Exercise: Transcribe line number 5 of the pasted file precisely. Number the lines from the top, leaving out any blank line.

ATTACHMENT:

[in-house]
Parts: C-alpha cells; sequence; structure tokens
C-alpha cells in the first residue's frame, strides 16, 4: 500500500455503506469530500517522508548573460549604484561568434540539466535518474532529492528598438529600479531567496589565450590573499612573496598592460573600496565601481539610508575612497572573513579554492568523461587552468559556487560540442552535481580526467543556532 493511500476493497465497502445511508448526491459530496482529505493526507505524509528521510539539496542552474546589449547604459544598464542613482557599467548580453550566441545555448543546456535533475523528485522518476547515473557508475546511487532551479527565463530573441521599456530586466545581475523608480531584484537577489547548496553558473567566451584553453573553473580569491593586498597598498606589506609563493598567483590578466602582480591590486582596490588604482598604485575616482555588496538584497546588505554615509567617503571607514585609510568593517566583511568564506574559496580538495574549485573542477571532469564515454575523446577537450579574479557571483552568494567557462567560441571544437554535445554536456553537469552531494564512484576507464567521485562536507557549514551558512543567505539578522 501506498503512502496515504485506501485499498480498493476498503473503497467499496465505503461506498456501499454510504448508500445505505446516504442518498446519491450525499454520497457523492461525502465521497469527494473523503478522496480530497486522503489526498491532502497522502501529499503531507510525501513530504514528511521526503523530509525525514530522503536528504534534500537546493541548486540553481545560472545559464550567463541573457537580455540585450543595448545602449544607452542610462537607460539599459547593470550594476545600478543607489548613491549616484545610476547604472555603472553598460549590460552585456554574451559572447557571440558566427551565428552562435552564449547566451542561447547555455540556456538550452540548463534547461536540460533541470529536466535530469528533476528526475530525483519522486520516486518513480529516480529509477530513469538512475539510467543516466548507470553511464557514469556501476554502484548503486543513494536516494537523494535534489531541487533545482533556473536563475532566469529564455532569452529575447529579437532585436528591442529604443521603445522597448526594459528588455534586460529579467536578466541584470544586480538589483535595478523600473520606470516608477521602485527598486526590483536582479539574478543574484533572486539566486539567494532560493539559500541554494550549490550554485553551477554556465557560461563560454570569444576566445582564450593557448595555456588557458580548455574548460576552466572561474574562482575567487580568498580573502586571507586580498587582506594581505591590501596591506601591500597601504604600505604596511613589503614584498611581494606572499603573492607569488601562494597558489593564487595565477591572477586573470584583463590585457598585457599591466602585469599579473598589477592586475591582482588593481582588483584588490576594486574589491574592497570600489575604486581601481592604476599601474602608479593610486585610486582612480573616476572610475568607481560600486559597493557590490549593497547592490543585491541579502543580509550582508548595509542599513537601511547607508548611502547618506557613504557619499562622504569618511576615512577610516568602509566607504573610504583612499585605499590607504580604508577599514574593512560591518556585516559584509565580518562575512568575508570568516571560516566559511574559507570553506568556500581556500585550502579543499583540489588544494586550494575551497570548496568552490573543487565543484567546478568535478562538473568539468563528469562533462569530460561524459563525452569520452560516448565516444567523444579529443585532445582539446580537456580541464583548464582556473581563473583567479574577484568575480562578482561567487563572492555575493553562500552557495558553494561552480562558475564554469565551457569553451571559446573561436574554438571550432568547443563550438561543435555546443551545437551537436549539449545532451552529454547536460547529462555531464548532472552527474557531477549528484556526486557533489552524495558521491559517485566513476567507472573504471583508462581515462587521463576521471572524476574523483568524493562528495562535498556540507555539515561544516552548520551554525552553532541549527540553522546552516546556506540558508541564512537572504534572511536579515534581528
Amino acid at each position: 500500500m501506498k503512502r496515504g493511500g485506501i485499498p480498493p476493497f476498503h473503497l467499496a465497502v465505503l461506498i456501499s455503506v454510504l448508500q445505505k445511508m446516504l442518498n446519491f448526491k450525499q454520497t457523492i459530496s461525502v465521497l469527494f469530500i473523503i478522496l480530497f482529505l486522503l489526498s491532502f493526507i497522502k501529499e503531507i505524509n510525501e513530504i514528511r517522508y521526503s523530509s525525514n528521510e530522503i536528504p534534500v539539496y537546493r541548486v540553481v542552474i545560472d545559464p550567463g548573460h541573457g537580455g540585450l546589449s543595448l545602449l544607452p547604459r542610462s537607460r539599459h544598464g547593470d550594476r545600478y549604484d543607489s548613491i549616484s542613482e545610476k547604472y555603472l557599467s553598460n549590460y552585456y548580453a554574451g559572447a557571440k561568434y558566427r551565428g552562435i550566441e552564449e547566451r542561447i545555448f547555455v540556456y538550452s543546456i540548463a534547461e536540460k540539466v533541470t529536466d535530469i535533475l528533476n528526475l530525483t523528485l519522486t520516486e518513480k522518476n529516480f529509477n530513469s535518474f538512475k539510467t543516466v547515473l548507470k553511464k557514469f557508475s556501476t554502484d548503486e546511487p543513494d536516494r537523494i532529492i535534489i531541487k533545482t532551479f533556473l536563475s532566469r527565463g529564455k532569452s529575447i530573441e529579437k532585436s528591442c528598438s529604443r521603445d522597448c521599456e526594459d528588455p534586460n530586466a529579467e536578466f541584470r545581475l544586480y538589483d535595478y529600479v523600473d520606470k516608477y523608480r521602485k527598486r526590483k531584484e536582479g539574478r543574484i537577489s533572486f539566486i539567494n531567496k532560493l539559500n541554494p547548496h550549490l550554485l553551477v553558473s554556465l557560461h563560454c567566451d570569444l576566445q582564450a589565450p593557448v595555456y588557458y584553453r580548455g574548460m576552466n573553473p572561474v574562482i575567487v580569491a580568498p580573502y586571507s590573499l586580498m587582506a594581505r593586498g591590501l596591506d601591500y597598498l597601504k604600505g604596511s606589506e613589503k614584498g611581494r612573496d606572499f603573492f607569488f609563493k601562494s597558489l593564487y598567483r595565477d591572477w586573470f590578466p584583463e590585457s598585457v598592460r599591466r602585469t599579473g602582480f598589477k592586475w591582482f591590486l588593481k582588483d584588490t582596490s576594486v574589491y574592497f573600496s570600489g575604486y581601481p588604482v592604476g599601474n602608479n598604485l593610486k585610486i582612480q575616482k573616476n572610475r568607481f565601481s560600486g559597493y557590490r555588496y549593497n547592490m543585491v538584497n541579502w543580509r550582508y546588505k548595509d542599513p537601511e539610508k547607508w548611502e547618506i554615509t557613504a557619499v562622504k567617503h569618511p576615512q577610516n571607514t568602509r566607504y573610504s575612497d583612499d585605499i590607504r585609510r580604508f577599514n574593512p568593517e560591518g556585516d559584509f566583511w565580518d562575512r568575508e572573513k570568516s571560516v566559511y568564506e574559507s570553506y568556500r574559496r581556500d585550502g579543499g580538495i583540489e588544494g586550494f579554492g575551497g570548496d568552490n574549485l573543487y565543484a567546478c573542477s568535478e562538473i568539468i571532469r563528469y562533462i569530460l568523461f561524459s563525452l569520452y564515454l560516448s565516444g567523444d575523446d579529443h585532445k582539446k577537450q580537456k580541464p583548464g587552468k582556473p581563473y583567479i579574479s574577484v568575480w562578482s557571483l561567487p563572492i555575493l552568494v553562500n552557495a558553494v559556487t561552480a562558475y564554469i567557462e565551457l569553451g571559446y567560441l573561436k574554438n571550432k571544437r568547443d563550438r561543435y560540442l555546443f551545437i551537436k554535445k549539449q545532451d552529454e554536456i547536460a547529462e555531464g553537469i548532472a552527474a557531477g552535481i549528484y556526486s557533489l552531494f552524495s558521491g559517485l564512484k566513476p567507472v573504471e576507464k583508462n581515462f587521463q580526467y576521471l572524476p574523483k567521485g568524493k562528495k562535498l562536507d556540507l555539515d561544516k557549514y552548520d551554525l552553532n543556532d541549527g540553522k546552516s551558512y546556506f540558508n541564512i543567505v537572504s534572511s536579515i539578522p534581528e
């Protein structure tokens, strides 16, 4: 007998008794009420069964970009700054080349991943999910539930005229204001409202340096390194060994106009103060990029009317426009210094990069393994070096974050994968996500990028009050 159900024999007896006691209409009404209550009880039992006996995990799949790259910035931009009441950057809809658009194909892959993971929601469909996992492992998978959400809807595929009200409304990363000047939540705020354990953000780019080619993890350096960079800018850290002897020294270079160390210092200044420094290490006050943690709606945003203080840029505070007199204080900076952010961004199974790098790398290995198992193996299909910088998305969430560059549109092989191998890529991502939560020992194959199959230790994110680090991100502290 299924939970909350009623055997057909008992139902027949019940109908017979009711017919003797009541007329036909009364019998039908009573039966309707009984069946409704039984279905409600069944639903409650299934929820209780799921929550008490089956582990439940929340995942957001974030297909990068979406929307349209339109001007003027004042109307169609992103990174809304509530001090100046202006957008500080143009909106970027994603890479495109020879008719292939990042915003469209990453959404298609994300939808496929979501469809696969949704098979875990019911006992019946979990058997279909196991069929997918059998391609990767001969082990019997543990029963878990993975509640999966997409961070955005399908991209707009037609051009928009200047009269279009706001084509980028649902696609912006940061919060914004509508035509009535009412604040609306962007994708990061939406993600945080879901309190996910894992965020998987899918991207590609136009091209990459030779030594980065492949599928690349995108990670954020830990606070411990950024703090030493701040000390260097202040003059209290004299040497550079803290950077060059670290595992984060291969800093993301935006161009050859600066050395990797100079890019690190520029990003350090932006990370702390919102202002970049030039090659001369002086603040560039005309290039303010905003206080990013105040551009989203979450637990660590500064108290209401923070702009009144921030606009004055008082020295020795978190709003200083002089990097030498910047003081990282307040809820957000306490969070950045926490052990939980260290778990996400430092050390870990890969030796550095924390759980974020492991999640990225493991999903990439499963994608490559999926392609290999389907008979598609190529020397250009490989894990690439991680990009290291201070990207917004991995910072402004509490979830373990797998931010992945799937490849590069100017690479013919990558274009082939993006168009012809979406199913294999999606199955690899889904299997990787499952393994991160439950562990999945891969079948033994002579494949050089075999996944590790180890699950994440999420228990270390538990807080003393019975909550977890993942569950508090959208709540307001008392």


């Protein structure tokens, strides 16, 4: 007998008794009420069964970009700054080349991943999910539930005229204001409202340096390194060994106009103060990029009317426009210094990069393994070096974050994968996500990028009050 159900024999007896006691209409009404209550009880039992006996995990799949790259910035931009009441950057809809658009194909892959993971929601469909996992492992998978959400809807595929009200409304990363000047939540705020354990953000780019080619993890350096960079800018850290002897020294270079160390210092200044420094290490006050943690709606945003203080840029505070007199204080900076952010961004199974790098790398290995198992193996299909910088998305969430560059549109092989191998890529991502939560020992194959199959230790994110680090991100502290 299924939970909350009623055997057909008992139902027949019940109908017979009711017919003797009541007329036909009364019998039908009573039966309707009984069946409704039984279905409600069944639903409650299934929820209780799921929550008490089956582990439940929340995942957001974030297909990068979406929307349209339109001007003027004042109307169609992103990174809304509530001090100046202006957008500080143009909106970027994603890479495109020879008719292939990042915003469209990453959404298609994300939808496929979501469809696969949704098979875990019911006992019946979990058997279909196991069929997918059998391609990767001969082990019997543990029963878990993975509640999966997409961070955005399908991209707009037609051009928009200047009269279009706001084509980028649902696609912006940061919060914004509508035509009535009412604040609306962007994708990061939406993600945080879901309190996910894992965020998987899918991207590609136009091209990459030779030594980065492949599928690349995108990670954020830990606070411990950024703090030493701040000390260097202040003059209290004299040497550079803290950077060059670290595992984060291969800093993301935006161009050859600066050395990797100079890019690190520029990003350090932006990370702390919102202002970049030039090659001369002086603040560039005309290039303010905003206080990013105040551009989203979450637990660590500064108290209401923070702009009144921030606009004055008082020295020795978190709003200083002089990097030498910047003081990282307040809820957000306490969070950045926490052990939980260290778990996400430092050390870990890969030796550095924390759980974020492991999640990225493991999903990439499963994608490559999926392609290999389907008979598609190529020397250009490989894990690439991680990009290291201070990207917004991995910072402004509490979830373990797998931010992945799937490849590069100017690479013919990558274009082939993006168009012809979406199913294999999606199955690899889904299997990787499952393994991160439950562990999945891969079948033994002579494949050089075999996944590790180890699950994440999420228990270390538990807080003393019975909550977890993942569950508090959208709540307001008392």